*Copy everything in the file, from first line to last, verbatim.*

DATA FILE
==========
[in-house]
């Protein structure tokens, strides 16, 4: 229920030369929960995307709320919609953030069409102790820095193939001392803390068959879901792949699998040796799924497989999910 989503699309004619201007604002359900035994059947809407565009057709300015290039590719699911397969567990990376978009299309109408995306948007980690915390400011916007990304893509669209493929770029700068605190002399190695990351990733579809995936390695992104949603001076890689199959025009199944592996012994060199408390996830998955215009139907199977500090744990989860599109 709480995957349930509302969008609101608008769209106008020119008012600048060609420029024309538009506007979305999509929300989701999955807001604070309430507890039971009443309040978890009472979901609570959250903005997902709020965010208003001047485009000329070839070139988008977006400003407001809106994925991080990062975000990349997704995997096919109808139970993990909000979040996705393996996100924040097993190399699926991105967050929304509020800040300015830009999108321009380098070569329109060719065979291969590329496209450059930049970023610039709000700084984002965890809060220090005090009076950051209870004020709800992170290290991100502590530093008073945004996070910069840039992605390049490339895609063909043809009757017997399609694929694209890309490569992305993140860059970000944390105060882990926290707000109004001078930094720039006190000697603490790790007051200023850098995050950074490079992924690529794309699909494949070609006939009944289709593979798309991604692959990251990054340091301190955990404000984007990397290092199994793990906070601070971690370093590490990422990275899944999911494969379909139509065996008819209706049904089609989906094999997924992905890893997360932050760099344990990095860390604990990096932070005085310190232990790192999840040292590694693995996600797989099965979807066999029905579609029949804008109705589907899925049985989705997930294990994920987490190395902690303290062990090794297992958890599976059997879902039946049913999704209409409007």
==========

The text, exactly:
[in-house]
């Protein structure tokens, strides 16, 4: 229920030369929960995307709320919609953030069409102790820095193939001392803390068959879901792949699998040796799924497989999910 989503699309004619201007604002359900035994059947809407565009057709300015290039590719699911397969567990990376978009299309109408995306948007980690915390400011916007990304893509669209493929770029700068605190002399190695990351990733579809995936390695992104949603001076890689199959025009199944592996012994060199408390996830998955215009139907199977500090744990989860599109 709480995957349930509302969008609101608008769209106008020119008012600048060609420029024309538009506007979305999509929300989701999955807001604070309430507890039971009443309040978890009472979901609570959250903005997902709020965010208003001047485009000329070839070139988008977006400003407001809106994925991080990062975000990349997704995997096919109808139970993990909000979040996705393996996100924040097993190399699926991105967050929304509020800040300015830009999108321009380098070569329109060719065979291969590329496209450059930049970023610039709000700084984002965890809060220090005090009076950051209870004020709800992170290290991100502590530093008073945004996070910069840039992605390049490339895609063909043809009757017997399609694929694209890309490569992305993140860059970000944390105060882990926290707000109004001078930094720039006190000697603490790790007051200023850098995050950074490079992924690529794309699909494949070609006939009944289709593979798309991604692959990251990054340091301190955990404000984007990397290092199994793990906070601070971690370093590490990422990275899944999911494969379909139509065996008819209706049904089609989906094999997924992905890893997360932050760099344990990095860390604990990096932070005085310190232990790192999840040292590694693995996600797989099965979807066999029905579609029949804008109705589907899925049985989705997930294990994920987490190395902690303290062990090794297992958890599976059997879902039946049913999704209409409007």